COLUMBUS, OH -- Ohio is the next state that wants to put Internet sweepstakes cafés out of business, and as soon as possible. Both sides of the state Legislature have passed House Bill 7, designed to shut down Internet cafés in Ohio by limiting payouts from sweepstakes machines to $10, which is not much of an incentive for patrons.
According to the Columbus Dispatch, supporters of the bill have argued that the more than 600 storefronts operating throughout Ohio are conducting illegal gambling operations. Law enforcement officials say these mostly cash operations would be impossible to regulate. Ohio Attorney General Mike DeWine has said in the past that some of the cafés are allegedly home to other illegal activity like money laundering.
Sweepstakes operators and some municipal tax collectors have contended that the state should regulate the storefronts, rather than close them down.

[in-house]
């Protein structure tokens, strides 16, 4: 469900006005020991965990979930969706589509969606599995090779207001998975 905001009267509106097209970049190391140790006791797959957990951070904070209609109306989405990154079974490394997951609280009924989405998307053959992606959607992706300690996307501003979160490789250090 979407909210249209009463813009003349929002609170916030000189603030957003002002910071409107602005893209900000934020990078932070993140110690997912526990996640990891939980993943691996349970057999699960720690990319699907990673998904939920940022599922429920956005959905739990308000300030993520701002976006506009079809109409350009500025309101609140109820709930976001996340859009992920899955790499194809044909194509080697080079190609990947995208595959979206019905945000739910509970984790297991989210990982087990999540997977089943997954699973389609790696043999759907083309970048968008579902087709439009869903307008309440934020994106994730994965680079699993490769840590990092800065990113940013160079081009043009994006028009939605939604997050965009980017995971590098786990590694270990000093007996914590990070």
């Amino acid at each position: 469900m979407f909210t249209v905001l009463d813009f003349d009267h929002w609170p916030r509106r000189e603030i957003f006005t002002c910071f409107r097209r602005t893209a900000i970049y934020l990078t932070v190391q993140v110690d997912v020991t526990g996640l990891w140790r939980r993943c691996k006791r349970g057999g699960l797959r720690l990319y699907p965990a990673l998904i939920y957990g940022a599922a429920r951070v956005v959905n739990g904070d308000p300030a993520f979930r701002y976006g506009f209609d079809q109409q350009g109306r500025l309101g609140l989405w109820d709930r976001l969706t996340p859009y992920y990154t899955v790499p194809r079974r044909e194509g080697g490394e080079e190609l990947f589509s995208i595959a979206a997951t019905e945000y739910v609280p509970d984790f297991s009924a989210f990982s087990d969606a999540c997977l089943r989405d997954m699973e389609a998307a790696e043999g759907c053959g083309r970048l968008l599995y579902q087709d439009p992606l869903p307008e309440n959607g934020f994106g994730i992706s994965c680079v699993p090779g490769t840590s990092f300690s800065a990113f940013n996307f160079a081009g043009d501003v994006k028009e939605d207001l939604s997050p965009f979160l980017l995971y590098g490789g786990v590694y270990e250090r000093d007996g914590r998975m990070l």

The Ohio House introduced the bill in January, and it was approved 27-6 by the Senate on May 22. Gov. John Kasich is expected to sign it.
Senate President Keith Faber (R-Celina) has hinted that talks will begin on consolidating all gambling oversight -- lottery, charitable gaming, casinos, horseracing -- under the Casino Control Commission.
Other states have shut down sweepstakes cafés, including North Carolina, Mississippi, and most recently, Florida. California is considering legislation that would outlaw the now-ubiquitous storefront parlors. In Florida, amusement operations with no ties to gambling -- from Dave and Buster's and Chuck E. Cheese's to average route businesses running cranes -- could be in conflict with the new anti-sweepstakes law. In related news, the AARP recently blocked residents of Florida from entering any sweepstakes-based promotions, in direct response to the law.